By Roy Kasten
By Kris Wernowsky
By Chaz Kangas
By Joseph Hess
By Julie Seabaugh
By Mike Appelstein
By Rachel Brodsky
By Kelsey McClure
Ah, payola, sweet payola, 'twere like you never left. Actually, it hasn't -- much to the chagrin of U.S. Senator Russ Feingold (D-Wisconsin).
Since the 1950s, when Alan Freed and other DJs accepted money to make songs hits, payola has taken on a new guise in the wake of landmark radio deregulation. It's also attracted legislative scrutiny in response to the ire of the slumping major labels.
Feingold recently introduced a bill aimed at squeezing the titanic radio conglomerates accused of wielding their monopoly power. The bill won't reverse the consolidation that's gripped the radio industry -- the damage there, as Neil Young would say, is done -- but it might at least limit its advance. It might not improve what experts believe has become a limp medium, but it does seek to stop radio from using its economies of scale to solicit ever-greater payments
The bill directs the Federal Communications Commission to revoke the license of any radio station that uses its cross-ownership of promotional services or venues to discriminate against musicians, concert promoters or other radio stations; outlaws any further revisions of ownership limits of radio stations in local markets; and closes loopholes that potentially allow holding companies to provide excessive programming or advertising for stations they don't own. The bill also closes a loophole allowing radio stations to receive money directly or indirectly for airplay without acknowledging so with an on-air identification statement.
"We need to strengthen the law, to push this system back and, if we can't completely eliminate it, at least limit the corrupting influence these payola-type payments have," says Feingold, one of only five senators to vote against the Telecommunications Act of 1996, the behemoth legislation that, among many other things, relaxed limits on local radio ownership. "I think a strengthening of the law would help artists to get their music played based on its merits."
The bill received a hearing recently in front of the Senate Commerce Committee, chaired by Arizona Republican John McCain -- he and Feingold, after all, were the cowboys of campaign-finance reform. For now, however, McCain continues to defer to the FCC and its conservative chairman, Michael Powell, son of Colin.
Speaking at McCain's hearing, Lowry Mays, chairman and chief executive of perceived industry ogre Clear Channel Communications, denied that his company is a brutish monopolizer. "American radio is stronger than ever, is meeting listeners' needs and is in touch with the diverse demands of local communities," Mays said.
Yet sources throughout the music industry stand at a polar opposite, viewing Mays' company as a public enemy. Clear Channel, a San Antonio company, did not respond to numerous requests for further comment.
Since 1996, Clear Channel has grown at a pace that would make Starbucks envious. The company now owns more than 1,200 stations, nearly five times as many as its nearest competitor. It also owns SFX, the concert-promotion juggernaut, giving it exclusive booking rights to more than 135 venues nationally. Using their new clout, Clear Channel and smaller radio groups -- Emmis Communications, Cumulus Media and others have been moderately acquisitive themselves -- signed guaranteed-exclusive contracts with the independent promoters who pitch local radio stations on what they hope will be breakout hits, limiting the access of their program directors to those "indies." A typical deal, as reported in Milwaukee's Business Journal, cost promoter Jeff McCluskey an estimated $1 million for exclusive rights to pitch songs to radio programmers at Cumulus' 248 stations.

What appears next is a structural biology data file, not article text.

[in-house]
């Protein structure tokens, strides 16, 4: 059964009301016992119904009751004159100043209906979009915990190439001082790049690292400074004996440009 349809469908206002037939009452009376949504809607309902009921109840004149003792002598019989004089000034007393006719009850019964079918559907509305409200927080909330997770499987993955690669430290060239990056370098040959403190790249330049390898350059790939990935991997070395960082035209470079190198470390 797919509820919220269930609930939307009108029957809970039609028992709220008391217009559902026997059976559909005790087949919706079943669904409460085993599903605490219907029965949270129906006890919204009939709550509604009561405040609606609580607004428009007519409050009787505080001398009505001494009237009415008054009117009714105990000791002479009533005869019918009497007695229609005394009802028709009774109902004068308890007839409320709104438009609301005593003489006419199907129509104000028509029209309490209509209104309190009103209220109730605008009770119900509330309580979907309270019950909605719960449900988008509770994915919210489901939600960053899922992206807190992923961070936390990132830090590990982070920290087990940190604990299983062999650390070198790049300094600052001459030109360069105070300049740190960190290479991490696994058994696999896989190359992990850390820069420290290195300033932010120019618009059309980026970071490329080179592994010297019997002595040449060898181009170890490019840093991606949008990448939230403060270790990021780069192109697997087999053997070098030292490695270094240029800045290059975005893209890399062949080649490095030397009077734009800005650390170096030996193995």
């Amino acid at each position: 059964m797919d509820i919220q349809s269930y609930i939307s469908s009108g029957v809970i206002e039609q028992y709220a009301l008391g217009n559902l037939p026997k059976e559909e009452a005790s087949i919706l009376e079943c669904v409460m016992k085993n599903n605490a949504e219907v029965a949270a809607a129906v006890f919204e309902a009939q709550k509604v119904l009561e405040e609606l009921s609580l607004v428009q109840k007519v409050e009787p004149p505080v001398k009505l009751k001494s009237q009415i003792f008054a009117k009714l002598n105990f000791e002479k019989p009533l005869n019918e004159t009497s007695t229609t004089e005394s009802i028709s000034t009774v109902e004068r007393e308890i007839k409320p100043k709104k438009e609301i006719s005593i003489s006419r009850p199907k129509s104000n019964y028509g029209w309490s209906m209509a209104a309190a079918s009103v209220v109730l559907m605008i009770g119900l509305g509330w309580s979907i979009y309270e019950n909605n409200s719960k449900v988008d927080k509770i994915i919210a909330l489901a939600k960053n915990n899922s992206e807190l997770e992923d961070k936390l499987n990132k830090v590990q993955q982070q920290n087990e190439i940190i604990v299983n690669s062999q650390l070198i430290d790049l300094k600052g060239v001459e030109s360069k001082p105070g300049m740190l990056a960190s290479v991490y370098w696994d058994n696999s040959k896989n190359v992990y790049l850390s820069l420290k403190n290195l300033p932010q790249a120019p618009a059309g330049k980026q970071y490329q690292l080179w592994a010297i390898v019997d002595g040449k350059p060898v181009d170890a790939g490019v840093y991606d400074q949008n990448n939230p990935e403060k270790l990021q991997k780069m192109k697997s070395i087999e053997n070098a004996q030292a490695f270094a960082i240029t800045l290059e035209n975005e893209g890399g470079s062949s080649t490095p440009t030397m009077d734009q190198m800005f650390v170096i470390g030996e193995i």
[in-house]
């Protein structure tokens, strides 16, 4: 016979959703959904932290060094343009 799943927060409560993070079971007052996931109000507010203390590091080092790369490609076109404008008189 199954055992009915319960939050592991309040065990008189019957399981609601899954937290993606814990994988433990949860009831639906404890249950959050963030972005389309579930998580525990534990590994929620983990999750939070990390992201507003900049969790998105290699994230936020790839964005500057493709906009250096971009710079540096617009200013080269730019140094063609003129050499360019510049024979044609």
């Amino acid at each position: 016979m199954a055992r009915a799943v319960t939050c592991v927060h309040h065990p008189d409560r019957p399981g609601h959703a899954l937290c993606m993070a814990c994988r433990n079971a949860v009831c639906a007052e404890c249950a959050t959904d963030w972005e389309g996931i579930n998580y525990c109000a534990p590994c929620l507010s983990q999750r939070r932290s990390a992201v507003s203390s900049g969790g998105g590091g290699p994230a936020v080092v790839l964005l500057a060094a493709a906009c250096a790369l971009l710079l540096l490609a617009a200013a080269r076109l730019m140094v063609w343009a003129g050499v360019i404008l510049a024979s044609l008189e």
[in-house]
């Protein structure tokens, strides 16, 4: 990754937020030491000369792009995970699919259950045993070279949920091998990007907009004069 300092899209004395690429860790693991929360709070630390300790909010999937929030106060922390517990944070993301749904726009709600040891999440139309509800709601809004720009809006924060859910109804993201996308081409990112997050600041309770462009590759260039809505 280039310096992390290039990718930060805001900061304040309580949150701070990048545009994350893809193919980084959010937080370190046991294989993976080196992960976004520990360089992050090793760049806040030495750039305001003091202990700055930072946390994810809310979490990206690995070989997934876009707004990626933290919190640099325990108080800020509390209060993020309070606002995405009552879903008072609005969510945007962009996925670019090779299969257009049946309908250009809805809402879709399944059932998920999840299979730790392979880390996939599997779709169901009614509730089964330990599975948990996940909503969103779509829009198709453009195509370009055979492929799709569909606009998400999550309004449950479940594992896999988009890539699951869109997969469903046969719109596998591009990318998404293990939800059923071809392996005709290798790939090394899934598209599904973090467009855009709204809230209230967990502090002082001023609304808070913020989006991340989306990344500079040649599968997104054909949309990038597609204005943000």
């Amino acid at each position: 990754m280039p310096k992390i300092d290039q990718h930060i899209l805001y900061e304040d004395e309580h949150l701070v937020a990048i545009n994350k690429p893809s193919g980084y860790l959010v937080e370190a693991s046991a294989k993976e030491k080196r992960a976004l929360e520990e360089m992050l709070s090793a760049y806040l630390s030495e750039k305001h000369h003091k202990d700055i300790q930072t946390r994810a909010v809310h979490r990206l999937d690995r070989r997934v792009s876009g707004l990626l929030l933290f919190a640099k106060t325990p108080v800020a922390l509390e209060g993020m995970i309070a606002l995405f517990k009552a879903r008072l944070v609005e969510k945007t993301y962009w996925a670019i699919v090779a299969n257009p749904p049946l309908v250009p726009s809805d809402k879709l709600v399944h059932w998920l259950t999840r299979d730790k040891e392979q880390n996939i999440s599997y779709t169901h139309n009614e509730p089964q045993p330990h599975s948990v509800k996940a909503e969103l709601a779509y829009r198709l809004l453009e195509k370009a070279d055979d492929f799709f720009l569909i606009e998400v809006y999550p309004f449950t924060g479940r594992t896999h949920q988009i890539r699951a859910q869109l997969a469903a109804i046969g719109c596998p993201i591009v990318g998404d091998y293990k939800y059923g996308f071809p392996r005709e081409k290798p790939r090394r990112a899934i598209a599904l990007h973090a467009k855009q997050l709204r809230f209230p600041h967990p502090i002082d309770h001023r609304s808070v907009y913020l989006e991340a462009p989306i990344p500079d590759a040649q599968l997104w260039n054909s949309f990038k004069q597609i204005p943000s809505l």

These indies became de facto agents of the radio stations as a result, acting as gatekeepers for the radio groups' playlists and working to recover their steep costs. If a label wants a song added to rotation, it must go through the middleman. Previously labels used indies as an extension of their own promotion department, paying them on the basis of their success in getting songs on the radio and cutting loose those promoters who failed to get results. Doesn't really work when one side has the middleman by the short-and-curlies.
With no viable alternative, labels found themselves paying as much as $3,000 just for the right to have the indies approach the station brass. Though promoters and the radio groups have sworn repeatedly there's no quid pro quo going on, reports on Salon.com and in the Los Angeles Times and other publications suggest otherwise.
"It's a very noncompetitive situation. Basically, every record that gets played [the promoter] collects on, whether they did any work or not," says Tom Silverman, founder of Tommy Boy Records. "[Once] there was a market for promoters because there were multiple promoters for every station ... some guys were hot and some guys were not, and we'd have to change every so often because a guy would cool off."
Clear Channel now dwarfs competitors; the company and Viacom control more than 40 percent of the nation's industry revenues. In St. Louis, Clear Channel owns six stations; Viacom's Infinity Broadcasting owns three, including KMOX (1120 AM).
This formation, however, goes well beyond the airwaves, pushing into the music business as a whole. Last year, Denver concert-promotion company Nobody in Particular Presents sued Clear Channel for leveraging its airplay to steer concert promotion deals and free, exclusive concerts to member stations. Reports of this kind of behavior are legion.